Legal Guides

Article 1 Of The US Constitution – A Brief Guide

Article 1 of the us constitution

Article 1 of the US Constitution holds great significance as it grants Congress the authority to pass laws if they are necessary and deemed fit. 

The American Constitution is said to be somewhat unique in that it establishes that the rights granted to the people are vested in them by the “Creator”, not the state. 

These inalienable rights, such as the Right to life, liberty, and pursuit of happiness, can be further utilized by the people to elect their own representatives to the government. 

Article 1 of The US Constitution deals with the legislative branch of the United States Government and its machinery.

Article 1 is divided into 10 Sections which states 

  • What Congress is.
  • What Congress does.
  • How does Congress work?

So, let us dive into the details without much ado!

Section 1 Of The US Constitution

Section 1 Of The US Constitution

The general principles behind the provisions of this section include:

  • Bicameralism
  • Clear limitations to the powers
  • All legislative powers are funneled into Congress. 

Section 1 of Article 1 of the US Constitution bestows exclusive legislative powers to Congress. Articles 2 and 3 deal with the powers granted to the executive and the judiciary. 

These three articles are responsible for the federal structure of the government that guarantees a clear separation of powers. Youngstown Tube & Sheet Company v. Sawyer (1952), further proved this concept. 

Section 2 Of Article 1 Of The Us Constitution 

Section 2 Of Article 1 Of The Us Constitution 

This Section deals with the Composition and election of the members. 

The House of Representatives of the US Congress is to be composed of members who are to be chosen every 2 years by the people of the states. The electors are required to possess the necessary qualifications. 

This Section talks about the frequency in which elections are to be held. This ensures that the members remain accountable to the people. At the time of ratification in the year 1787, not all citizens of the United States were allowed to take part in the election process.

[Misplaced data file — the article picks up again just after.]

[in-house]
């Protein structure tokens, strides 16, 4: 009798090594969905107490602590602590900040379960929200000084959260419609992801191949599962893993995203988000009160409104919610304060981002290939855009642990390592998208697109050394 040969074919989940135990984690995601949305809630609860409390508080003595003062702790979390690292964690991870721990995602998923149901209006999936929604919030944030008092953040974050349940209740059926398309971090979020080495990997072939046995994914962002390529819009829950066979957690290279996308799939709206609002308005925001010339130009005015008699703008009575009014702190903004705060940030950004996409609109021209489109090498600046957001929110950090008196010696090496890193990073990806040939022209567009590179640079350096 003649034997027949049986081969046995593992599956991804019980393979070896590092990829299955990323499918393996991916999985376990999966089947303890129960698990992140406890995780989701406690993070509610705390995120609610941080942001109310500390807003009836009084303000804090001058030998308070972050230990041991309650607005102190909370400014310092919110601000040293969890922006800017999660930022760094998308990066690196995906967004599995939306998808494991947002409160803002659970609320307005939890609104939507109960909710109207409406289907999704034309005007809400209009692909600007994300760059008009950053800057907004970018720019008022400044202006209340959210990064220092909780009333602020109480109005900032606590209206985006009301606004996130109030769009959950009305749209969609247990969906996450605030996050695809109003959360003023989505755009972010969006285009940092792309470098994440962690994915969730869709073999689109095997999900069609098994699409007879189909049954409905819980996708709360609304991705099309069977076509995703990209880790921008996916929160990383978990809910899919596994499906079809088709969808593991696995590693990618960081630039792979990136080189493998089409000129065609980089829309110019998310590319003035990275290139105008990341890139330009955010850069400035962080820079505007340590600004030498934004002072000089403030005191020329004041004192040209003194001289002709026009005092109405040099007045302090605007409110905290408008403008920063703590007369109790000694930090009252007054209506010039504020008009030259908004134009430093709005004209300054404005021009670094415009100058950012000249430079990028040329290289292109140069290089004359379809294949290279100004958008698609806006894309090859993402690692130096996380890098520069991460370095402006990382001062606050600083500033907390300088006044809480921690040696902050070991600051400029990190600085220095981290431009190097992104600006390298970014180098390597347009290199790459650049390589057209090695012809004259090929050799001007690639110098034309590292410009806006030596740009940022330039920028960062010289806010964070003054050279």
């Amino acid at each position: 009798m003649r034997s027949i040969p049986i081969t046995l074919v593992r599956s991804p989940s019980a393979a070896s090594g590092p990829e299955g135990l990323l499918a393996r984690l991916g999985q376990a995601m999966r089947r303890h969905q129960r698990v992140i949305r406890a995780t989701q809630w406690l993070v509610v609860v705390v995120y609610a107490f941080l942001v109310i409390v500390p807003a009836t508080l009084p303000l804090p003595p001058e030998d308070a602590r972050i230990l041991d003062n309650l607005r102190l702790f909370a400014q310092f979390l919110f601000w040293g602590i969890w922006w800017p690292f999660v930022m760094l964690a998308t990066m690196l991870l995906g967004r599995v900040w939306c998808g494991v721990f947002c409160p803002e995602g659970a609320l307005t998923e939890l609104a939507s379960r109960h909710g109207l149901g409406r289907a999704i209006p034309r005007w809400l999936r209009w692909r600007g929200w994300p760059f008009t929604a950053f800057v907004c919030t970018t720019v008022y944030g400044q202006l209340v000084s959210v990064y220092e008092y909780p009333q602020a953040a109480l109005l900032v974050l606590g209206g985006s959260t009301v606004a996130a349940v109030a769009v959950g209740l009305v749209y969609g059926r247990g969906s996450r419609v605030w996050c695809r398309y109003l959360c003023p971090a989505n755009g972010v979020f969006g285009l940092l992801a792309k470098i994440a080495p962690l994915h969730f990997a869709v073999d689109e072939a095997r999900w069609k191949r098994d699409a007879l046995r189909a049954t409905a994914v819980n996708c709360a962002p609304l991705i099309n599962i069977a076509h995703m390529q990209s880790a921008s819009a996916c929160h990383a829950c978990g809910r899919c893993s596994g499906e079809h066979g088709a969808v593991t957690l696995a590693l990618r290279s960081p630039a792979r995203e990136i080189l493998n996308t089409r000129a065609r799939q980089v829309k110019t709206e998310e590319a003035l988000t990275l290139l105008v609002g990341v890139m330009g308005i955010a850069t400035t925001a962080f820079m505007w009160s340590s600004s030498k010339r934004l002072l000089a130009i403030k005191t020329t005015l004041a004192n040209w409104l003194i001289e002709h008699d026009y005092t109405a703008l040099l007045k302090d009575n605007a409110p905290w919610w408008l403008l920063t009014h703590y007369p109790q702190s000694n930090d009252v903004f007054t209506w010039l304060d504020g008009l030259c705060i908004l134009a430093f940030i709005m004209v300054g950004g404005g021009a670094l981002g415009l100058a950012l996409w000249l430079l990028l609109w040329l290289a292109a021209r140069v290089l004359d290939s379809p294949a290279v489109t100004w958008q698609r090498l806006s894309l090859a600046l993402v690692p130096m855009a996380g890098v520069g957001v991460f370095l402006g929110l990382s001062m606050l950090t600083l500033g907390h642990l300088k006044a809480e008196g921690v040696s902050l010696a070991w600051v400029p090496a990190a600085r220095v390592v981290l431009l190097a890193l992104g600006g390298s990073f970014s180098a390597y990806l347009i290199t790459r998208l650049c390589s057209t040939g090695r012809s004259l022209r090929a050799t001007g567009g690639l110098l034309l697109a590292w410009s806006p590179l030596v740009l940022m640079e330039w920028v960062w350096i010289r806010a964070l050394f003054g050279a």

• Women (granted by the 19th Amendment)
  • People of color (granted by the 15th Amendment)
  • Native Americans, 
  • People banned under the property laws of that time,

 were all excluded. 

Powell v. McCormack (1969) was a landmark judgment by the United States Supreme Court that established the prohibition for states to add on or make changes to the list of qualifications. 

A list of qualifications for members to be elected to Congress includes:

  • The person must be at least 25 years of age.
  • They must have been a US citizen for the past 7 years.
  • They must be an inhabitant of the state from which he is elected. 

The concept of One person-One vote was reconfirmed in the case of Wesberry v. Sanders (1964). The Equal Protection Clause under the 14th Amendment also takes care of the same. Even the tiniest distraction from this principle has been considered unconstitutional by the Supreme Court. – Kracher v. Dagget, (1983).

The Infamous Provision- Three-fifth Of All Other Persons

The Infamous Provision- Three-fifth Of All Other Persons

Section 2 Article 1 Of the US Constitution stated that any individual who was not free(slaves) would count as three-fifths of a person when voting for representatives. This clause had the potential to work in favor of the slaves. But, it gave a lot of power to the slave-owning states instead. This in turn perpetuated slavery. 

Section 2 also gives the Legislature the power to impeach, including the power to impeach the president(in case of high crimes and misdemeanors).

Section 3 Of Article 1 Of The US Constitution

Section 3 Of Article 1 Of The US Constitution

Section 3 of the US Constitution deals with the Senate, classification, vacancies, qualifications, Vice president, Impeachment, and their respective terms. 

Two senators are to be elected from each state by the state legislatures regardless of the population of the state. This ensures that the state’s interests are looked after. They serve for a term of six years, getting one vote each. The framers of the Constitution made sure that the House of Representatives was kept in check.